Because today is Halloween – a day of spooky ghost stories, haunted houses and trick or treating – we thought we would take a moment and ask Petty Officer 2nd Class Robert Mantell what he feared most. Mantell is a junior surfman responsible for operating in one of the nation’s most perilous maritime environments – Cape Disappointment. Commonly known as Station Cape “D,” crewmembers respond to more than 300 calls for assistance every year. Here, in his own words, is Mantell’s response to “What scares you?”
Written by Petty Officer 2nd Class Robert Mantell.
What scares me? Other than spiders, I would say not successfully completing the mission; one where you did everything that you could and were still unable to pull it off. It happens, you hear about it, but for me I hope I am never in this situation.
Last year I had a case, and through some poor planning and extraordinary circumstances, I ended up towing a large fishing boat across a large breaking bar at night. It was one of those moments where you recognize the situation that you are in and that there is nothing that can be done about it by the time you figure it out, so you just clear you head, put faith in your vessel and crew and focus on your part of the mission. After we got across the bar things started to sink in, and I started thinking about what we, as a crew, had just been through.
Of course everyone was excited. I mean, there is no feeling like successfully towing a boat through breaking seas. But inside I felt different than I had in other surf cases. I was not worried for myself or my crew really; the Coast Guard has provided us with a fantastic craft in the 52-foot Triumph, and the boat crews wear enough foul weather gear to survive even in the event that we find ourselves in the water.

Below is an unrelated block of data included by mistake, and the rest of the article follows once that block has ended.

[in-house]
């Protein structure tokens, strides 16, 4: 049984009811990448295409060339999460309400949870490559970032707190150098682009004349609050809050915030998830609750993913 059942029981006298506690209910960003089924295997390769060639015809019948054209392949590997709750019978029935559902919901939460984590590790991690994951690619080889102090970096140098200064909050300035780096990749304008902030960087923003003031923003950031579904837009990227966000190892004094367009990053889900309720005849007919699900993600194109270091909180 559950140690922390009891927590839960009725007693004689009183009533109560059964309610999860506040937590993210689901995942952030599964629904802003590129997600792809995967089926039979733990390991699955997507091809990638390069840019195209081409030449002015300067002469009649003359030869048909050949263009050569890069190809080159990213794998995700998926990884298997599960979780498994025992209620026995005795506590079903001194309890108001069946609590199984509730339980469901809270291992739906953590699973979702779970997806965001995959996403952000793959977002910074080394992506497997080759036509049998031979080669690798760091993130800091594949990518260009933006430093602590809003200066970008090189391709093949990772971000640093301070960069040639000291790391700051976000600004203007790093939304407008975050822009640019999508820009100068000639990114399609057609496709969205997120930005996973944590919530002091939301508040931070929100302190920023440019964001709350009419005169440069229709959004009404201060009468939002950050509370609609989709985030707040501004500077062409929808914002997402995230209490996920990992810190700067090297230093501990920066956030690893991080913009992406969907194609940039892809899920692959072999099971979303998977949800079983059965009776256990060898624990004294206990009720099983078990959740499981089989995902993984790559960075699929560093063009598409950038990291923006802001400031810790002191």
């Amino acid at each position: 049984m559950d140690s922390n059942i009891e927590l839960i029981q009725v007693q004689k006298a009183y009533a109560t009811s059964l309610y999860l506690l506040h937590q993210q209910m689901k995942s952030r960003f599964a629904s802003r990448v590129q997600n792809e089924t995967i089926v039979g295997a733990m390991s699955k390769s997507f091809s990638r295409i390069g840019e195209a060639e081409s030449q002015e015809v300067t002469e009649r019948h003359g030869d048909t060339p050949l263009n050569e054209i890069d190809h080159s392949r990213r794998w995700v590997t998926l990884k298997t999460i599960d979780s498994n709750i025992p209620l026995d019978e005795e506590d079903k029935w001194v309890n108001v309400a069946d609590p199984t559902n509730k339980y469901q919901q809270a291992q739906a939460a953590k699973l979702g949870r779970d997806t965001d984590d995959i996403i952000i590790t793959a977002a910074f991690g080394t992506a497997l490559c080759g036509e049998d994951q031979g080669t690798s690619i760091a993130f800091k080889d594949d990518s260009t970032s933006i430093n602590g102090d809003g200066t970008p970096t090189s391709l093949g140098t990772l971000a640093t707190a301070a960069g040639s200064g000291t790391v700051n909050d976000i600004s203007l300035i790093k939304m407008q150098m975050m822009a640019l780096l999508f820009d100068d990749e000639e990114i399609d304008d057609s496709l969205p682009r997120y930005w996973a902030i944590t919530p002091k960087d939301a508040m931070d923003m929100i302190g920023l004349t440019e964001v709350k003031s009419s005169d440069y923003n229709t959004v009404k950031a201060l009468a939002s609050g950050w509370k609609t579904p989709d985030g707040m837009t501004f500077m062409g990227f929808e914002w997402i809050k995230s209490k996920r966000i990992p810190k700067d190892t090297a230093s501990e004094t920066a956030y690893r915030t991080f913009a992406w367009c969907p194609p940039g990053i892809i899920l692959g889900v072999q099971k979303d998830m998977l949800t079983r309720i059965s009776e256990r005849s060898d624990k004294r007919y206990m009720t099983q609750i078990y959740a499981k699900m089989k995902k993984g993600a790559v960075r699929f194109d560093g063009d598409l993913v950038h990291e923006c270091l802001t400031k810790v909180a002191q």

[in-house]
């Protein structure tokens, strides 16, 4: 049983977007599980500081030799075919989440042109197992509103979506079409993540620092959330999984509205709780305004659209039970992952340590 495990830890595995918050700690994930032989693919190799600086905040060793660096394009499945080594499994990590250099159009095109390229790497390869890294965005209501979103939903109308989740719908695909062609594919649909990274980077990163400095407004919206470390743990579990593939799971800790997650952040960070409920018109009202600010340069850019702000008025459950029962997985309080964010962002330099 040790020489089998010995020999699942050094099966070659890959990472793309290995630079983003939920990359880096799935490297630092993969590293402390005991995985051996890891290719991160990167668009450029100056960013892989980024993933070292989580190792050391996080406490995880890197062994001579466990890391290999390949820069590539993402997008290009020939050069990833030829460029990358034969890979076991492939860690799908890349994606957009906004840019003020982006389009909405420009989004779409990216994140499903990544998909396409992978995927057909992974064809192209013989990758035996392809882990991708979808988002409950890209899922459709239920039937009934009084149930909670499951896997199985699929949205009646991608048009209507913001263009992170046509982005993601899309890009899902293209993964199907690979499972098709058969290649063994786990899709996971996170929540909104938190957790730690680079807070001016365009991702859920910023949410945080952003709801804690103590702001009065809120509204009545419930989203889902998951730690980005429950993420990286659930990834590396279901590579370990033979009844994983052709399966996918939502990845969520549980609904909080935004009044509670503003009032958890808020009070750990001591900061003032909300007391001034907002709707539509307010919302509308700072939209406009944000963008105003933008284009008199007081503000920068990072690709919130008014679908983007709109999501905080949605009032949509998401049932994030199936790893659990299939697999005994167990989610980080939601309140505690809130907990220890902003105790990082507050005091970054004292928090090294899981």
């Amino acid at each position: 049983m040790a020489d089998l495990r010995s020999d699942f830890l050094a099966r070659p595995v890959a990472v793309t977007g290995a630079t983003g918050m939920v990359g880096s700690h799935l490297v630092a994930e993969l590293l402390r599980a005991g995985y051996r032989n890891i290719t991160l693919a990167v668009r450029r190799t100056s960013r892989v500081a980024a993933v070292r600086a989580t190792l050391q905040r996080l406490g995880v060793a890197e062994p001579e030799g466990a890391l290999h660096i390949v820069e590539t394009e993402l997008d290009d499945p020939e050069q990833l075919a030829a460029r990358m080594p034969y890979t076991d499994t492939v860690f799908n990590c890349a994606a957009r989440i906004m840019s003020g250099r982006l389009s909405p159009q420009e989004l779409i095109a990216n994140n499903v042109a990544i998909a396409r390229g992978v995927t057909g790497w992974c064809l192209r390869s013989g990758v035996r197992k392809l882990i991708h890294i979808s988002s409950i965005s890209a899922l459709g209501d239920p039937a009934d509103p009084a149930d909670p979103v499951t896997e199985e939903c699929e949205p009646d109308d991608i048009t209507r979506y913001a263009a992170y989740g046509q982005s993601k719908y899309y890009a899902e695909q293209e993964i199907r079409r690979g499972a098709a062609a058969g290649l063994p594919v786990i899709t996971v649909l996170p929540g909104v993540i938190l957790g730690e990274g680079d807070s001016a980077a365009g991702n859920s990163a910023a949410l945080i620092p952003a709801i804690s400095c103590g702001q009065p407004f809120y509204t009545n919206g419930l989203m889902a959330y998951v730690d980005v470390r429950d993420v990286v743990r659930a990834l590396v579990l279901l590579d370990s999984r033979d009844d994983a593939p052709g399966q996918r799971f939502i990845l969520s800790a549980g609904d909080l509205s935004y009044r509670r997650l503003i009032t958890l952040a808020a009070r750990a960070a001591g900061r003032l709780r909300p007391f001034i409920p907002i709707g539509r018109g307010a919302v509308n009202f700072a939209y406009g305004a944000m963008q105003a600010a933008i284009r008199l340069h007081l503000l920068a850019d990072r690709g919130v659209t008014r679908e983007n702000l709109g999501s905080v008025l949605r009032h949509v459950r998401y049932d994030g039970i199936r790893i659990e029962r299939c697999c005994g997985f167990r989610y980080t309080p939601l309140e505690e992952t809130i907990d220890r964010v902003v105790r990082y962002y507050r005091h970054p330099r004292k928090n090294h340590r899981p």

My thoughts were to the three fishermen I had just put in jeopardy. I began to think about how I would feel if something had happened to the boat I was towing, like what if they had been overtaken by a breaker and capsized? What if three souls had been lost on the bar because of something I had done? It really made me think about how important this job is. It’s not that I hadn’t before, but sometimes as you get more comfortable in your job you forget just how dangerous and dynamic things really are.
The reality is that something like this could happen to me at any time. I had never been in a situation such as this in my relatively short service as a surfman. I had been on search and rescue cases in the surf, and for each of those I felt the same as this – very focused and able to do my job – as I had with this case, but there was not much to think about afterwards.
What I’m talking about is the thought of losing lives, or making a decision that results in the loss of a life, even if it was the correct decision. I can keep a cool, yet deliberate hand on the throttle, and I can do everything right and still have to watch someone die right in front of me. How do you explain that to someone when you come back to the docks? How do you look someone in the eye and tell them that you were not able to bring their loved one back, even though you did your best? How do you look at yourself in the mirror every morning and say that even though you did all you could you were unable to bring someone else’s loved one back safely? Above all else that I might encounter as a surfman, this is the one thing that I sincerely am afraid of experiencing.